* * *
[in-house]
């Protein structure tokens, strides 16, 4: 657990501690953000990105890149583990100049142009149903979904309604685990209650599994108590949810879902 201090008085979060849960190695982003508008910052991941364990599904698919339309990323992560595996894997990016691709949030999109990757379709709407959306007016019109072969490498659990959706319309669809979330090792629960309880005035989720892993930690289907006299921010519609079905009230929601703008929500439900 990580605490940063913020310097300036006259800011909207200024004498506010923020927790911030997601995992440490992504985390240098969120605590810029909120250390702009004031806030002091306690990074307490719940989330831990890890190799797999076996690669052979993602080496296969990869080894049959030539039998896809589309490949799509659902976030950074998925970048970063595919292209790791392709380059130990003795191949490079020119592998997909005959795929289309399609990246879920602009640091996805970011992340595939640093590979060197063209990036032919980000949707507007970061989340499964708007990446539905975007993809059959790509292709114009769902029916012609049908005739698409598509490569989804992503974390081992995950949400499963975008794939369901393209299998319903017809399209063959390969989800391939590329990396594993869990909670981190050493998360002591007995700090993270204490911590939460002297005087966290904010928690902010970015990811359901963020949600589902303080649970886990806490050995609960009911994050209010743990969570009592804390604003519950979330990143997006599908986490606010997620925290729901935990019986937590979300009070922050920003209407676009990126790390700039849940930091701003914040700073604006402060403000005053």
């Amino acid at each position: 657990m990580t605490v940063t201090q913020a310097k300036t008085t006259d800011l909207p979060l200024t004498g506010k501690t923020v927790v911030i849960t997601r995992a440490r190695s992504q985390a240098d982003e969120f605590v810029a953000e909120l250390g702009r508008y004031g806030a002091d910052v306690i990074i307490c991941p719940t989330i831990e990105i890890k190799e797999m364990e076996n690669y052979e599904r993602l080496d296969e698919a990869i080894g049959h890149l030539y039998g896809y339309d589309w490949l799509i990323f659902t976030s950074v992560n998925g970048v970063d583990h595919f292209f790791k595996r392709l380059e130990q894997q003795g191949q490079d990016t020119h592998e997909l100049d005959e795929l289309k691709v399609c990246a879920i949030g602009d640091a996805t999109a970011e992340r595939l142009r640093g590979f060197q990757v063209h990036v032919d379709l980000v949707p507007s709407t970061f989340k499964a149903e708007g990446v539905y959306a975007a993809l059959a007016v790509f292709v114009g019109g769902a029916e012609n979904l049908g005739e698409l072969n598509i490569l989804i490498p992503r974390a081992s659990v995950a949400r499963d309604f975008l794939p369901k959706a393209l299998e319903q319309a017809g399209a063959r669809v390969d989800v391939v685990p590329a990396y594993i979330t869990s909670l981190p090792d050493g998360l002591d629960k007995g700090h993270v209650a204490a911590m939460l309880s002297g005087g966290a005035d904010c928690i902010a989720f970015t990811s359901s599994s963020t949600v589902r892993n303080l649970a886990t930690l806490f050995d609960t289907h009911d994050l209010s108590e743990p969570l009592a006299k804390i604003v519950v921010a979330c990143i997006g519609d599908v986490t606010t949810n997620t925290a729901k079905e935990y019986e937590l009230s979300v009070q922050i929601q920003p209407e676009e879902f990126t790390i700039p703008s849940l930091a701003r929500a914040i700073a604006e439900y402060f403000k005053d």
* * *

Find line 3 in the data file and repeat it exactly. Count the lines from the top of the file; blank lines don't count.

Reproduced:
């Amino acid at each position: 657990m990580t605490v940063t201090q913020a310097k300036t008085t006259d800011l909207p979060l200024t004498g506010k501690t923020v927790v911030i849960t997601r995992a440490r190695s992504q985390a240098d982003e969120f605590v810029a953000e909120l250390g702009r508008y004031g806030a002091d910052v306690i990074i307490c991941p719940t989330i831990e990105i890890k190799e797999m364990e076996n690669y052979e599904r993602l080496d296969e698919a990869i080894g049959h890149l030539y039998g896809y339309d589309w490949l799509i990323f659902t976030s950074v992560n998925g970048v970063d583990h595919f292209f790791k595996r392709l380059e130990q894997q003795g191949q490079d990016t020119h592998e997909l100049d005959e795929l289309k691709v399609c990246a879920i949030g602009d640091a996805t999109a970011e992340r595939l142009r640093g590979f060197q990757v063209h990036v032919d379709l980000v949707p507007s709407t970061f989340k499964a149903e708007g990446v539905y959306a975007a993809l059959a007016v790509f292709v114009g019109g769902a029916e012609n979904l049908g005739e698409l072969n598509i490569l989804i490498p992503r974390a081992s659990v995950a949400r499963d309604f975008l794939p369901k959706a393209l299998e319903q319309a017809g399209a063959r669809v390969d989800v391939v685990p590329a990396y594993i979330t869990s909670l981190p090792d050493g998360l002591d629960k007995g700090h993270v209650a204490a911590m939460l309880s002297g005087g966290a005035d904010c928690i902010a989720f970015t990811s359901s599994s963020t949600v589902r892993n303080l649970a886990t930690l806490f050995d609960t289907h009911d994050l209010s108590e743990p969570l009592a006299k804390i604003v519950v921010a979330c990143i997006g519609d599908v986490t606010t949810n997620t925290a729901k079905e935990y019986e937590l009230s979300v009070q922050i929601q920003p209407e676009e879902f990126t790390i700039p703008s849940l930091a701003r929500a914040i700073a604006e439900y402060f403000k005053d």